One study estimates that a single-pane window allows 10 times as much heat to be transmitted through it, compared to a similar sized insulated wall.
Another report states that about 35% of the heat will seep through walls, gaps, and crevices, in and around windows.
That also means 35% of your cooled, air-conditioned air, is escaping out your window. And warm air from the outside is coming back into your room.
The recommendations we’ll we talking about can save you 20-30% on annual energy costs, or about $400 each year for an HDB owner and easily $1,000 living in a bungalow.
That is definitely unnecessary cost incurred. And that can be fixed with a window? How easy!
The science behind heat transfer and energy saving
- Conduction: You touch a hot pan. You burn.
- Convection: You boil a pot of water – considered a “fluid” in thermodynamics – water is heated throughout
- Radiation: You put your hand near a pot of boiling water for a period of time, you feel the heat too.
For the ease of explaining, let’s pretend you are in your home sitting on the couch with your aircon switched on.
But little do you know that while you’re enjoying the cool air, your windows are letting the cool air escape and allowing heat to enter.
To put it simply, we feel hot under the sun mainly because of radiation.
Well, same concept here too. Heat is transferred into your home, and especially if you have a fair bit of glass, it creates somewhat of a glasshouse effect.
Around ⅔ of the energy lost through the standard, non-energy efficient window, is by radiation through the window glazing.
So while your aircon cools the air in your rooms, the air is concurrently being heated by the sun…No wonder you’re decreasing the thermostat and increasing the fan speed!
This quite obviously one of the biggest ways you can save your electricity bills.
Recommendation: Coat with Low-E
Windows equipped with Low-Emissivity (Low-E) glazing reflect heat, rather than absorbing it, while still allowing sunlight to enter.
It is a multi-layer coating (aka glazing) that is applied to the interior pane(s) of glass during the manufacturing process. The Low-E coating has to be microscopically thin if you still want to see through your windows, but look really closely and you’ll notice that it does give them a slightly grey tint.
This coating can minimize the amount of ultraviolet and infrared light that passes through the glass in your windows.
A small amount of energy is also lost through convection within the glazing cavity.
As we know in science, warm air rises and cooler air sinks to replace it, thus setting up a convection current which transfers heat from the inner pane through to the outer pane(s).
To prevent this convection current from being created, we want to limit the air between from being heated as much as possible.
Recommendation: Install Double-Glazing
Built like a sandwich, with a layer of gas (usually Argon or natural air) between two glass sheets.
Since air is an insulator of heat, it significantly reduces the amount of heat transferred from panel to panel.
Plus, in order to maintain the air padding, the panes must be sealed shut by a hermetic seal that prevents any air from entering or escaping. An added benefit is that the tight sealing prevents unwanted airflow too. Which brings us to the next point…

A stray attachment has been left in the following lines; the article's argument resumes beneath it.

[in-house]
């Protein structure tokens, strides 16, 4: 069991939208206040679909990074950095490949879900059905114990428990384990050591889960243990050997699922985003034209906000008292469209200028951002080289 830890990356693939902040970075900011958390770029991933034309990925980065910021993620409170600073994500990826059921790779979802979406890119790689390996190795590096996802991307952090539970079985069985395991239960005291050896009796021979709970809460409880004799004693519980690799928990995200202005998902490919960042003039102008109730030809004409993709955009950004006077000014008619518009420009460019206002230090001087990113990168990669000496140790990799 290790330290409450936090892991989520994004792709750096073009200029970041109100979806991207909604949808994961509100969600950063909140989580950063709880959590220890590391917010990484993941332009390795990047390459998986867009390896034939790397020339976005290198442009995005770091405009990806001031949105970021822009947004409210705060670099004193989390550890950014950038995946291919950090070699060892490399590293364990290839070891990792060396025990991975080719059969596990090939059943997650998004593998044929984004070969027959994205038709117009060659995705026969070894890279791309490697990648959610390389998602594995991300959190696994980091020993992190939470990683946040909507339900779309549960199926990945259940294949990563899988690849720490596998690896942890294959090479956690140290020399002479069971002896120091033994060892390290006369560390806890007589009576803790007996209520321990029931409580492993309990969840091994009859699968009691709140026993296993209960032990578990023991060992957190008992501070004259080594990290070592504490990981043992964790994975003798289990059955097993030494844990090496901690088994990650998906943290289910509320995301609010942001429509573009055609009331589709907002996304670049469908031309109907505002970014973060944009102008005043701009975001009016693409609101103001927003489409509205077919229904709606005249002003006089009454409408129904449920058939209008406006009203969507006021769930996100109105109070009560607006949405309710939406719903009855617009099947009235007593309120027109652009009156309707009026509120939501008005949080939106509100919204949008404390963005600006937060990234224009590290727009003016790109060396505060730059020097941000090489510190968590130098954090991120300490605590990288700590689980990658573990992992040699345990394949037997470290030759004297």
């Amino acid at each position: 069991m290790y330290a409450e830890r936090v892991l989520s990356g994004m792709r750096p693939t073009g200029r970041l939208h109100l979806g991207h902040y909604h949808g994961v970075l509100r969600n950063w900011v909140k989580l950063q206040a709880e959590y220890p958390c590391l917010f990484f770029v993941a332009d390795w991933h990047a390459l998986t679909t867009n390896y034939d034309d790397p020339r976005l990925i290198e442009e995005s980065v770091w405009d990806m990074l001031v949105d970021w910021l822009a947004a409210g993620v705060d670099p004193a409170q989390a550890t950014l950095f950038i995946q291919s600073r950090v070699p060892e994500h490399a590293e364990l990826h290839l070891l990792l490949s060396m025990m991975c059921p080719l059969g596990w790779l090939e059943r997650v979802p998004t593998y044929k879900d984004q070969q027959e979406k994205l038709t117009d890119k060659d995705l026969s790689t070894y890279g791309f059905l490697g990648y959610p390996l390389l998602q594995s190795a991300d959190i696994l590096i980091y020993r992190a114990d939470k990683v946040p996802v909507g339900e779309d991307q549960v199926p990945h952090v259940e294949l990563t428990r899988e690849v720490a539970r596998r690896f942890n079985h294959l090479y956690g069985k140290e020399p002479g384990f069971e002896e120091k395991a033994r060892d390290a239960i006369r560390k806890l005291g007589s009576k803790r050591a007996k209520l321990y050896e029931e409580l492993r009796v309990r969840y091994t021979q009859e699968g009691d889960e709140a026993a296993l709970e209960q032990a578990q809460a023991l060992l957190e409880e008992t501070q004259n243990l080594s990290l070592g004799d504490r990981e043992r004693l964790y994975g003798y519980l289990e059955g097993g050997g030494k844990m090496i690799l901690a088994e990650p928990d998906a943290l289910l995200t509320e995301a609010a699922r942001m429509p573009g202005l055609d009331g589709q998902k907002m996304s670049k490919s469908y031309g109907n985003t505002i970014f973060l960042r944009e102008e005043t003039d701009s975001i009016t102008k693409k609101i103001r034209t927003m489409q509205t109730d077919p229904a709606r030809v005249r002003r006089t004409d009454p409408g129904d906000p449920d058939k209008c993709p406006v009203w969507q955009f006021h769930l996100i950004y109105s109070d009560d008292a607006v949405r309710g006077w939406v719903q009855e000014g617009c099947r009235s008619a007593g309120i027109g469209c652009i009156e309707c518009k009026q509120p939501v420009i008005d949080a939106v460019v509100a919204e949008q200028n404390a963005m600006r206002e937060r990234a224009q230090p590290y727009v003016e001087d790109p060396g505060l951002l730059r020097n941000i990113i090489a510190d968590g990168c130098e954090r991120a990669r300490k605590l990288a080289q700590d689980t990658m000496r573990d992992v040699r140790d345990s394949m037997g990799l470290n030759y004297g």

After radiation, air leakages is the next biggest culprit of energy loss, mainly due to old windows or poorly installed windows.
Air leakage, also known as air infiltration, is the measurement of air that passes through the window assembly itself. This means that cool air can easily escape your windows through tiny gaps around the frame or between the wall and your window.
If you’ve ever experienced strong winds and heard your windows rattling…that’s a sign that your windows aren’t fully secure and air is passing in and out of your home. That’s money creeping out your window!
Recommendation: Employ Casement Windows
Of course, in this case, fixed windows would be the best to prevent air leakages since they cannot be opened at all. But if you want an operable window, simple casement windows or lift & slide windows perform the best.
These windows typically use corner connectors which allow them to be closed very tightly. By the way, it’s so tight that it blocks out noise by up to 80%.
Cooler homes, quieter rooms, lower bills, better sleep, here we come!
If you take a look at the window frames around you, high chance that it’s made from aluminium. While aluminium is versatile and cheap, it conducts heat very easily. Which means it heat enters your house easily too.
Different materials have unique properties that affect a window’s insulation properties. Incorporating certain materials within the frames of your windows can help ensure a more consistent temperature throughout the room.
Recommendation: Use composite materials for frames
Composite materials like Unplasticized Polyvinyl Chloride (uPVC) are ideal choices because Because of its physical properties, they practically disperse heat before it enters your home.
uPVC frames have air chambers that can be filled with insulation, which helps in reducing the transfer of heat and cold through the window frame. It is also easy to maintain and needs no regular upkeep. By the way, this seals so tightly that it creates sort of a soundproof environment.
Air conditioning a poorly insulated house with little shading is expensive and futile. You can improve the comfort and energy efficiency of your living space with the strategies mentioned above. To learn more about how to maximise your home’s energy efficiency, you can read more about energy efficiency here.